Another study published this year found that by learning control over the right inferior prefrontal cortex, a brain region that is impaired in those with ADHD, adolescents could decrease ADHD symptoms and improve sustained attention. These benefits remained when the participants were tested 11 months later, demonstrating that the training can create changes in the brain that have long-lasting effects.
And a 2016 study found that elderly adults using the technique improved their cognition. It’s possible that younger individuals could boost brain function this way too. In fact, a 2015 study with healthy adults showed that neurofeedback training could improve focus and reduce lapses of attention.
Other recent studies have found that the training can be used to treat PTSD in war veterans, depression, anxiety, and even cigarette addiction. Another study by James Sulzer at the University of Texas, Austin and colleagues showed that participants could learn to regulate levels of the neurotransmitter dopamine, an application that could be used to treat Parkinson’s disease.
The research clearly shows that the technology can be used in countless ways, but how effective it can be in the long term, and whether it is even practical, is yet to be seen. Since real-time fMRI requires expensive equipment, its immediate use should be for treating severe conditions that lack more affordable therapies. However, as with any new technology, over time fMRI scanners will become cheaper, smaller, and more accessible.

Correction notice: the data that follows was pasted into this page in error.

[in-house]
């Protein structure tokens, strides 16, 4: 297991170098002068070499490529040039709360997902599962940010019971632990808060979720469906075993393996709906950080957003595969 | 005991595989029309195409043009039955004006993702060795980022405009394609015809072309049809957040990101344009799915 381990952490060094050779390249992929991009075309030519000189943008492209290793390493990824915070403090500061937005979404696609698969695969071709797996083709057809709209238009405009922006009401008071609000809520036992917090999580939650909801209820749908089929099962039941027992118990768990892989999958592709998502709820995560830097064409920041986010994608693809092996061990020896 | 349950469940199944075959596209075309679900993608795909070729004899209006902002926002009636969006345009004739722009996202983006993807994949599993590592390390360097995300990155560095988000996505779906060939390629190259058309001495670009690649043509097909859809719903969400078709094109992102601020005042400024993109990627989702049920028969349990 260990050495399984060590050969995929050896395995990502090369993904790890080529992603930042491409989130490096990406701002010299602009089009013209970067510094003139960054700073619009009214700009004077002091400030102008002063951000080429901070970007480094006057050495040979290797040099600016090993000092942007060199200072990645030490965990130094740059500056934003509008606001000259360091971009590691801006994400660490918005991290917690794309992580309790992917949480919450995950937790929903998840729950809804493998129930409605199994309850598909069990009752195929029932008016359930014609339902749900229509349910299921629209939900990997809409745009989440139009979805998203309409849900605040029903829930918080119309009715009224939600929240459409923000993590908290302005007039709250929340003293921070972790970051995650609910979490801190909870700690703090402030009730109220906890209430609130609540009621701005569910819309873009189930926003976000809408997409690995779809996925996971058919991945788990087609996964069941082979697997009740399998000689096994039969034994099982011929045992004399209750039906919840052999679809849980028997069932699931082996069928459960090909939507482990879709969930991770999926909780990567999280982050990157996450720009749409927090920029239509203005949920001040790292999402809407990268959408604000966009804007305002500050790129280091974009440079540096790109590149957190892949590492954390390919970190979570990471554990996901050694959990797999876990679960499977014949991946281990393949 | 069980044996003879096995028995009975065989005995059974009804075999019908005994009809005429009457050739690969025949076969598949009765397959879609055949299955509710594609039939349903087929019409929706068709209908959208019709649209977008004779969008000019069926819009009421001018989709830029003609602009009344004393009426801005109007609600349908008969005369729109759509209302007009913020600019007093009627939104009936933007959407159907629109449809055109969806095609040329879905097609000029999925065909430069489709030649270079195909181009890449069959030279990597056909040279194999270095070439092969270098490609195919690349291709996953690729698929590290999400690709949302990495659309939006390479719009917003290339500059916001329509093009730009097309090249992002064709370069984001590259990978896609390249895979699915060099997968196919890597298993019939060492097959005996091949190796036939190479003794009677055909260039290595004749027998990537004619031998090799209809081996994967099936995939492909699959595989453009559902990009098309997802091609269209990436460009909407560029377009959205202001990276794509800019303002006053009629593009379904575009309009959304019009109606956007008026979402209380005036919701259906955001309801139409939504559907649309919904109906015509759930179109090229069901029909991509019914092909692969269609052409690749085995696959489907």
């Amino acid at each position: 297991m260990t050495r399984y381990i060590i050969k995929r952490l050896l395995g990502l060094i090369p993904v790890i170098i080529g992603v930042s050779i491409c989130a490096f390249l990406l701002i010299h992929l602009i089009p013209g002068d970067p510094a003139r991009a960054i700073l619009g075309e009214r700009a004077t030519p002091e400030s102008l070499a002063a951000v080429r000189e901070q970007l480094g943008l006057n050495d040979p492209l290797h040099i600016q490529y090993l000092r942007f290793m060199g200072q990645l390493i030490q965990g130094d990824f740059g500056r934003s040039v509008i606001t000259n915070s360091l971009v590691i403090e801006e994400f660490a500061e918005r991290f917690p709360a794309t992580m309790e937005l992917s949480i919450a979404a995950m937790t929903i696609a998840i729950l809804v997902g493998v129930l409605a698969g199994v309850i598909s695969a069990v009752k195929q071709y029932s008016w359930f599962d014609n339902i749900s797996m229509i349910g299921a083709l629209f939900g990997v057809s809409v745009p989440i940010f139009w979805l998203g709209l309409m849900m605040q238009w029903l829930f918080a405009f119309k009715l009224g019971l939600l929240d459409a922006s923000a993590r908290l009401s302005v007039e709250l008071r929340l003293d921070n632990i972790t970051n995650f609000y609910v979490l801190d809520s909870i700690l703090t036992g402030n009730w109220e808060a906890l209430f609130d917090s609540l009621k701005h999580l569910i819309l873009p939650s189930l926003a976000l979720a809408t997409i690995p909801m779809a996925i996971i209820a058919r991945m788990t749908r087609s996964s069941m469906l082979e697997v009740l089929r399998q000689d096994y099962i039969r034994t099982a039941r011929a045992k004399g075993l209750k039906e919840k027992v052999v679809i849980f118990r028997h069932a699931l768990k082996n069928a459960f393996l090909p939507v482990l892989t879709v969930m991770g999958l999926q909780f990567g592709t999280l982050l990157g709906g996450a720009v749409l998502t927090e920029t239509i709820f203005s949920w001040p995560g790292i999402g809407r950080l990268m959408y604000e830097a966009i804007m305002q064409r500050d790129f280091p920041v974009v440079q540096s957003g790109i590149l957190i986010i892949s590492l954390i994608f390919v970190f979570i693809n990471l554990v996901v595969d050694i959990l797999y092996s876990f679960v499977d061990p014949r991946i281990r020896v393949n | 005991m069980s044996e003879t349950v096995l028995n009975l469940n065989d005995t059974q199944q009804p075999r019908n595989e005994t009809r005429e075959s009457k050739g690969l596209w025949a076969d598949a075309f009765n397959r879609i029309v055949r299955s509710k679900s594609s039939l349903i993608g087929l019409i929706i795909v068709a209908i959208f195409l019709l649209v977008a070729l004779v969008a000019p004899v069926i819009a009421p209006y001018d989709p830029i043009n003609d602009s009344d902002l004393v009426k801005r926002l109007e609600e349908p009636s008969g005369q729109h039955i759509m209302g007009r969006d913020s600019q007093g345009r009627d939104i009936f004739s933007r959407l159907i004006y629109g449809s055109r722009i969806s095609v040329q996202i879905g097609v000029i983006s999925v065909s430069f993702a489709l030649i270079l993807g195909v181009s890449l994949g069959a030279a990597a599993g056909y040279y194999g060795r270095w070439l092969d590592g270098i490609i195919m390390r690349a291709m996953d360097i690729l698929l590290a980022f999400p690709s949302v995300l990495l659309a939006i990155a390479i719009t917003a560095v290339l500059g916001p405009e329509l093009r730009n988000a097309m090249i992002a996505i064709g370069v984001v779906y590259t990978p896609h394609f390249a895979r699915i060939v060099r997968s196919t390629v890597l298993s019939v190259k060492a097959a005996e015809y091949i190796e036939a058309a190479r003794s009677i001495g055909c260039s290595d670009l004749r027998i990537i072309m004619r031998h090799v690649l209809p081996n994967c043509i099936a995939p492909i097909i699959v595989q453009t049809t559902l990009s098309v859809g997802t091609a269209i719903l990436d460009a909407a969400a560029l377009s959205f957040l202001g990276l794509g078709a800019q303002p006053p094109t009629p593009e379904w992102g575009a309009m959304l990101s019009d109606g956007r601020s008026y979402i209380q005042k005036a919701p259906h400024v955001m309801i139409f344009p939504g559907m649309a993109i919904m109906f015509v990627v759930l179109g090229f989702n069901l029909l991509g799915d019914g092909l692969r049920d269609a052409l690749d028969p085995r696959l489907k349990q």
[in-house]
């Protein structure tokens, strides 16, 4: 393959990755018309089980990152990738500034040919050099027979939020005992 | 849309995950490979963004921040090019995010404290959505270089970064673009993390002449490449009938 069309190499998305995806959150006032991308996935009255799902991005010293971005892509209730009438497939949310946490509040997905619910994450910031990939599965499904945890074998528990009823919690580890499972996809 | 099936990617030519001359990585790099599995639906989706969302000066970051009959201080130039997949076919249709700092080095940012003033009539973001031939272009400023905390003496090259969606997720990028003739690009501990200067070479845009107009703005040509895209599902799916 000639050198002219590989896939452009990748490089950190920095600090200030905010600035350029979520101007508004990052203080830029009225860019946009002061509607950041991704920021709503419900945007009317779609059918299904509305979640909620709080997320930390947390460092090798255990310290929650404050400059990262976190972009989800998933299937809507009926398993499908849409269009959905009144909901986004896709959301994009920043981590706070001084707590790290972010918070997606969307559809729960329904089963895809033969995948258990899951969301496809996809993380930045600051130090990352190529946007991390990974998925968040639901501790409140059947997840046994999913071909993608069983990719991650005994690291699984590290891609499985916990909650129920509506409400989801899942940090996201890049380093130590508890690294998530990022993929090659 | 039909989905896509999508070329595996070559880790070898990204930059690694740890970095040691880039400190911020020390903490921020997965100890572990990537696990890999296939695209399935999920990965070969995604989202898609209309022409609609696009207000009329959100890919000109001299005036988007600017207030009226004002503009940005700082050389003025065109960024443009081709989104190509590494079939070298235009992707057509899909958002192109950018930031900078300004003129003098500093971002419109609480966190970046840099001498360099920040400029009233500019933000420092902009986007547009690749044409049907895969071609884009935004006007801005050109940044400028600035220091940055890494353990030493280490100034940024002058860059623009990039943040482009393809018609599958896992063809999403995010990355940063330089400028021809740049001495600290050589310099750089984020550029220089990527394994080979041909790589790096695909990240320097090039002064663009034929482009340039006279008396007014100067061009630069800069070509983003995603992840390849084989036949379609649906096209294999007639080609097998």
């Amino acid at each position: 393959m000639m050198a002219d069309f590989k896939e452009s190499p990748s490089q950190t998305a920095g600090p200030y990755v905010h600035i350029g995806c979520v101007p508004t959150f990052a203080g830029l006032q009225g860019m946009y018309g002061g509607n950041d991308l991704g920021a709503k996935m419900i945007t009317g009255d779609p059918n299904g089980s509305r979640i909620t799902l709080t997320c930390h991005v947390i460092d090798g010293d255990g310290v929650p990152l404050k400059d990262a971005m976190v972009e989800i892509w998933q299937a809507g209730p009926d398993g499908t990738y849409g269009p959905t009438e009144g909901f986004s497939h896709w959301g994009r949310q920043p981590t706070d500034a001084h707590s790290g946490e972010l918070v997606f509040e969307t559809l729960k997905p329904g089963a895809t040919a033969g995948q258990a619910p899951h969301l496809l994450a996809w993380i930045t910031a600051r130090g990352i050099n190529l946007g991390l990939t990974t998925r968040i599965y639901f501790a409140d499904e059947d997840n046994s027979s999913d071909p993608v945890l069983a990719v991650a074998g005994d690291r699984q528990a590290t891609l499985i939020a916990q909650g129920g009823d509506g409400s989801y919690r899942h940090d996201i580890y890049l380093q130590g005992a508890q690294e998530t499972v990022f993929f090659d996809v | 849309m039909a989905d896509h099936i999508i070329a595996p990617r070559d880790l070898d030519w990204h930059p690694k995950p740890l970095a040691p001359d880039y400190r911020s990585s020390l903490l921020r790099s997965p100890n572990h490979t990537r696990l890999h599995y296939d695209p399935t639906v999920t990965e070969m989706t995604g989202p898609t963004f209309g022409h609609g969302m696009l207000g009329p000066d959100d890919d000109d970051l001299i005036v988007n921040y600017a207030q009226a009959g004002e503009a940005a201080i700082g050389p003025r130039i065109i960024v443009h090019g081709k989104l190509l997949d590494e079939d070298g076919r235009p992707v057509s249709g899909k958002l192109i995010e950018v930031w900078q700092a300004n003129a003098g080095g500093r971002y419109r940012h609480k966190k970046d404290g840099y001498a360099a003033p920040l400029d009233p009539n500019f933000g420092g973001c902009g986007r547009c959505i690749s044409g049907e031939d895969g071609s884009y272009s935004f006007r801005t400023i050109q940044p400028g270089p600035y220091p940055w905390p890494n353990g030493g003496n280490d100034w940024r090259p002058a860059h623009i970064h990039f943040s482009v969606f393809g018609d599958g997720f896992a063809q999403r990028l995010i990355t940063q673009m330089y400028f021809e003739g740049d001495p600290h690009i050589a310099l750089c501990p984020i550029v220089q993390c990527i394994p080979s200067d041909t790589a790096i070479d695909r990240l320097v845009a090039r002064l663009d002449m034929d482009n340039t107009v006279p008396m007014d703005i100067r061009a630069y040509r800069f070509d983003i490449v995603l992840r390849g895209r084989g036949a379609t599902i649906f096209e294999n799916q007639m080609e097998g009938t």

And this opens up a whole new world of possibilities. To get a sense of the untapped potential, imagine what it would be like for an athlete or bodybuilder to always be working out without ever getting a chance to see their body or the size of the weights. It would be impossibly hard to determine which exercises are working and which aren’t, and exactly to what degree. Effectively honing just about any skill requires visual feedback, and the same could be said for brain training.
What would be the ultimate potential of real-time fMRI training if one had easy access and could practise control over the brain weekly, or even daily, for many years? If a few 10-minute sessions can produce statistically significant results, what could 10,000 hours of practice do? There’s no true way to know, but something akin to “mental superpowers” may not be out of the question.
Neurofeedback training could provide a shortcut to the types of abilities displayed by monks, for example, who can completely block out excruciating pain and change their physiology to dry a soaking towel placed on their back in a chilly room.
So, while the ultimate potential of the technology remains to be seen, it is not unreasonable to believe that the awesome mind-over-matter abilities of expert meditators that take years to develop could one day be learned by everyone in a fraction of the time.
This article was originally published at BBC Future under a different title on 5/7/17.